Thoughts About Pat Robertson's Comments on Marriage, Alzheimer's
Pat Robertson’s recent comments have definitely struck a nerve. For those who missed his comments, Robertson was responding on the 700 Club to a call-in question about a man whose wife has Alzheimer’s and who no longer recognizes her husband. According to the New York Times, Robertson said, "That is a terribly hard thing," Robertson said. "I hate Alzheimer's. It is one of the most awful things because here is a loved one—this is the woman or man that you have loved for 20, 30, 40 years. And suddenly that person is gone. But I know it sounds cruel, but if he's going to do something he should divorce her and start all over again, but to make sure she has custodial care and somebody looking after her."
The responses have been overwhelmingly against Robertson. One opinion poll run by the Alzheimer’s Reading Room was showing 92 percent disagreeing with Robertson, while 3 percent agreed. Five percent responded that they didn’t know. (Please note that this survey didn’t share the total number of respondents, so it may be a small sample.)
Strolling around the Internet and you can find more descriptive reactions. My friend, Judy, wrote on Facebook, “Pat Robertson=MORON”; the responses to her posts were overwhelmingly in agreement. And Leah, who has vascular dementia and who serves as an expert for this HealthCentral site, disagreed with Robertson's take, noting, “Why didn't Mr. Robertson zone in on the man's frustration and loneliness...and validate that...rather than giving the man an easy out of the situation...one which breaks the promise he made in good faith to his suffering wife many years before?”
I tended to agree with them, until I think back to a very thought-provoking book, “Jan’s Story,” written by Barry Petersen, an Emmy-Award winning CBS News correspondent. I had promised when I wrote a sharepost about the book for this site to share one of Petersen’s life twists, but I hadn’t found the right time. However, Pat Robertson’s comments provide the perfect reason to share.
Throughout his book, Petersen candidly describes the couple’s life B.A. (before Alzheimer’s), during his wife’s diagnosis of Alzheimer’s and the couple’s life as her memory evaporated. In his book, Petersen includes an update that he sent to their friends and family in November 2008, when his wife’s disease had progressed considerably. He wrote, “And how do I live with a loneliness made worse because of what we once were? I am drifting without her. Drifting to what or where, I do not know…. There are moments when I feel such intense failure that I simply freeze in place and wonder about just getting up and going on. Why bother? If I couldn’t take of Jan, what really was my life all about? And worse, do I really want the rest of my life like this?”
Petersen also recounts how he had discussed the possibility of committing suicide during therapy sessions. The November update also made his family and friends worry that Petersen was truly considering taking his own life. “I was finally and hopefully lost in the darkest part of a valley, a deep abyss, a place that offers no good reason to go on,” Petersen wrote in the book. “In this valley, in this blinding blackness, all you can see is what is gone. And you only see that in your memories.” He even pondered ways to commit suicide, thinking that if he didn’t, he would go insane.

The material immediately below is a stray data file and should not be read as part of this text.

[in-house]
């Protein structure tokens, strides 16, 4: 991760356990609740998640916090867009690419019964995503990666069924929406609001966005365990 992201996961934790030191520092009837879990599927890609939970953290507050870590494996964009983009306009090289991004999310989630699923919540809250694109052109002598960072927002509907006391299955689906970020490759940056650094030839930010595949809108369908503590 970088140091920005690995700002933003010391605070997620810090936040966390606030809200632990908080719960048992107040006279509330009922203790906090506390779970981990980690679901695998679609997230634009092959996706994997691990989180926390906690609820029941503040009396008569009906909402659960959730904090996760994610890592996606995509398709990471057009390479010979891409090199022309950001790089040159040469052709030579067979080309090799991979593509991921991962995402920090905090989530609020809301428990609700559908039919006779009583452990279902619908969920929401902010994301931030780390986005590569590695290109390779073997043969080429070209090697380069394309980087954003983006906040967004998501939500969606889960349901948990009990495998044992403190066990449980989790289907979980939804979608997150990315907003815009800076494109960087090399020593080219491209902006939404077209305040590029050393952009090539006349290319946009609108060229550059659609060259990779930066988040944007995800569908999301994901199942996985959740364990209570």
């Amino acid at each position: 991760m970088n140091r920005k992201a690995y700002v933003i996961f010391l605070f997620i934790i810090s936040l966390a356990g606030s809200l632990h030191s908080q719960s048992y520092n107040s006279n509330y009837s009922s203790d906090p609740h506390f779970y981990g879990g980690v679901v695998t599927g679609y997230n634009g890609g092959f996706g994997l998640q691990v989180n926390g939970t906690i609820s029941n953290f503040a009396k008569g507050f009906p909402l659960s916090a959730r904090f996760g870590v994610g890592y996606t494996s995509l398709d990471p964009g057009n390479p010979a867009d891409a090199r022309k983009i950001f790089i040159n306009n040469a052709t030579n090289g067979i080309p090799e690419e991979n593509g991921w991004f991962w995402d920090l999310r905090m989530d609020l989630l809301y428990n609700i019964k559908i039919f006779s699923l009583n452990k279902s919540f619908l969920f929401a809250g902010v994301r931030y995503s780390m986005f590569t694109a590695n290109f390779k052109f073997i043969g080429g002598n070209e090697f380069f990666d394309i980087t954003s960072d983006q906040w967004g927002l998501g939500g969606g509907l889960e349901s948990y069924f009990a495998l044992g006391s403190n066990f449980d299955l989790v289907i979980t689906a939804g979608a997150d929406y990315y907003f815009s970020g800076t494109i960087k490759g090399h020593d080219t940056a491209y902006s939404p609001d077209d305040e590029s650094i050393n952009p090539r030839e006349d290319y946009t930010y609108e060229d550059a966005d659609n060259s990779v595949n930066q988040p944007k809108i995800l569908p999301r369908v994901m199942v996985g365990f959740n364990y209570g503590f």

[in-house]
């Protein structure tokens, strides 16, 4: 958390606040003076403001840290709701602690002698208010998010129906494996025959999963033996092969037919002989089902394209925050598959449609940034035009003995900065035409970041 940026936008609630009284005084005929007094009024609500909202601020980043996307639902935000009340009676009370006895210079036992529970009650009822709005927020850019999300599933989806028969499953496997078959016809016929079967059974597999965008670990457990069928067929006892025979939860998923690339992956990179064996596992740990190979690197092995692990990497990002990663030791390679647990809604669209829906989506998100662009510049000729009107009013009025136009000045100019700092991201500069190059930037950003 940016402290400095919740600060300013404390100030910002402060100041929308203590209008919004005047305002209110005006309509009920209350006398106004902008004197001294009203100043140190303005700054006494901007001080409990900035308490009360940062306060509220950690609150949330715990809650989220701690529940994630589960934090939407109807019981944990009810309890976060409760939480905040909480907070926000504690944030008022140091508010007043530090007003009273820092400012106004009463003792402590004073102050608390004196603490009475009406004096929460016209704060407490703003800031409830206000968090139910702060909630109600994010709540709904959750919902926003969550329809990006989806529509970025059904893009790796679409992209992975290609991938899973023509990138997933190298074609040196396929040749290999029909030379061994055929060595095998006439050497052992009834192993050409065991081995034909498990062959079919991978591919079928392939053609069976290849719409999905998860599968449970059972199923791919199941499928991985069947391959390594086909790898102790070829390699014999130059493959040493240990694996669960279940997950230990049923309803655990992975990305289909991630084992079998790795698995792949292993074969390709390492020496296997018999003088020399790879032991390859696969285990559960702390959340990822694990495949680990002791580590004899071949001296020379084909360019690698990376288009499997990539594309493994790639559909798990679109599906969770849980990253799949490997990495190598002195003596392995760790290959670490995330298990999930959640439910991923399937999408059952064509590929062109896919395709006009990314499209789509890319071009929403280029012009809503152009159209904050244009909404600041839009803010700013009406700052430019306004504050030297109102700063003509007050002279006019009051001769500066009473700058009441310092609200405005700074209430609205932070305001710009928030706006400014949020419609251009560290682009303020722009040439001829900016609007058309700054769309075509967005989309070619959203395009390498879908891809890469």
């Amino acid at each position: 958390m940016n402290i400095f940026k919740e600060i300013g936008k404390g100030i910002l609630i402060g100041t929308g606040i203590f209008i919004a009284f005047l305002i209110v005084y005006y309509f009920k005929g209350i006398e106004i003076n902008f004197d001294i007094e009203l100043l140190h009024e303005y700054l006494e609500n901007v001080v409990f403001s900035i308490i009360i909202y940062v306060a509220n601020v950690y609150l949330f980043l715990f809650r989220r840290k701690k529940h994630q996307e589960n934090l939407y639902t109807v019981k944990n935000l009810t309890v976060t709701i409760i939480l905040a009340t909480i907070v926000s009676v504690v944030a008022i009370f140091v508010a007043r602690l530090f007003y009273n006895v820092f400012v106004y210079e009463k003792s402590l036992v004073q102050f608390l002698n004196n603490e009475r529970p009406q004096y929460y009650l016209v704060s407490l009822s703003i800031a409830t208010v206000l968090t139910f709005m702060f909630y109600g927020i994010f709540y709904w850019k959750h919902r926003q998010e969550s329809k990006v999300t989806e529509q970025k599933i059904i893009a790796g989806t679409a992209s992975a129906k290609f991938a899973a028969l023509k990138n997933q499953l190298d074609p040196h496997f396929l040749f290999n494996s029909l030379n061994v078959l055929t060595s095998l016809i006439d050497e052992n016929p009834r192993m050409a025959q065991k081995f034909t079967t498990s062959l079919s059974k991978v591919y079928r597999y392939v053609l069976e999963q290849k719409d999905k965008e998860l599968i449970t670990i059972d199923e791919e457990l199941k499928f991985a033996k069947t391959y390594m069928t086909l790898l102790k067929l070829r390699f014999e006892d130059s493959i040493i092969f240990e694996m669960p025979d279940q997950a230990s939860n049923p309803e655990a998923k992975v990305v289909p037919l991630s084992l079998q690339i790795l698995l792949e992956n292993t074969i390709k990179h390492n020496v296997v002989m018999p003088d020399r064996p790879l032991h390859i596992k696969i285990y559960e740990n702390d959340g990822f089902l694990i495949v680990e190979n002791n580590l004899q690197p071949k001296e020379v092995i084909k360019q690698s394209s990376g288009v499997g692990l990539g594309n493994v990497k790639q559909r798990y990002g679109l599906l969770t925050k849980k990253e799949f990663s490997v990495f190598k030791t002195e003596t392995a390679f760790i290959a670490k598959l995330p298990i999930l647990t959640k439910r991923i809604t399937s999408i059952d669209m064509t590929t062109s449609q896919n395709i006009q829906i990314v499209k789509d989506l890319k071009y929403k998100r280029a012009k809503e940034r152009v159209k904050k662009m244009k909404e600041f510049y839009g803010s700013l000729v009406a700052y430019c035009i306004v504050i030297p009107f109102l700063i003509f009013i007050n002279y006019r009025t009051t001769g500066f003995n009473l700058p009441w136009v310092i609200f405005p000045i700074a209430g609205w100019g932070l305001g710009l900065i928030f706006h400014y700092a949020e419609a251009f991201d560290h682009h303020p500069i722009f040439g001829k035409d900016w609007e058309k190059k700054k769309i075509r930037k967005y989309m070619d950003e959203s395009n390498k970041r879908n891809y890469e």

Petersen’s friends had a different suggestion for him – to find a woman. One of his friends gave this advice, stating that Petersen needed comfort. Other friends soon echoed these sentiments. These ideas made Petersen feel uncomfortable. “First, it seemed disloyal to even considering finding someone else,” he wrote. “Second, was this my leaving her? Or was it finally a recognition that she was leaving me, despite all I had tried and done?....Finally, who could replace her?”
Jan’s mother even offered her opinion. In an email in March 2009, she noted that Jan was fading while he had his life in front of him. “I am hopeful that you will find a woman with whom you can share your life,” Petersen’s mother-in-law wrote. “It would be good for you, and couldn’t possibly hurt Jan, who would never know or understand.”
Petersen also recounts a meeting with another friend who had a wife with early onset Alzheimer’s. They discussed the concept of a death of a marriage, and also noted that they didn’t feel married, widowed, single, separated or divorced. Instead, they come to the agreement that they were “persons of uncertain status.”
Eventually, Petersen began a relationship with Mary Nell, although he did not divorce Jan, and moved to Denver. He also moved Jan to a nearby assisted living facility from the Seattle facility where she originally stayed to be close to her family. He still oversees Jan’s care, assisted by Mary Nell along with his daughters and granddaughters. And Petersen bravely spoke about Jan as well as Mary Nell and their relationship in a CBS Sunday Morning segment.
I had the chance to interview Petersen when the book was first released. His story and his complete openness about his challenges and decisions definitely affected me. That conversation had so much of an impact that, in fact, I’m one of the people who marked “Not Sure” on the Alzheimer’s Reading Room opinion poll. I honestly can see both sides of the arguement and strongly believe that the decision about starting a new relationship when faced with a spouse with Alzheimer’s needs to be a personal one.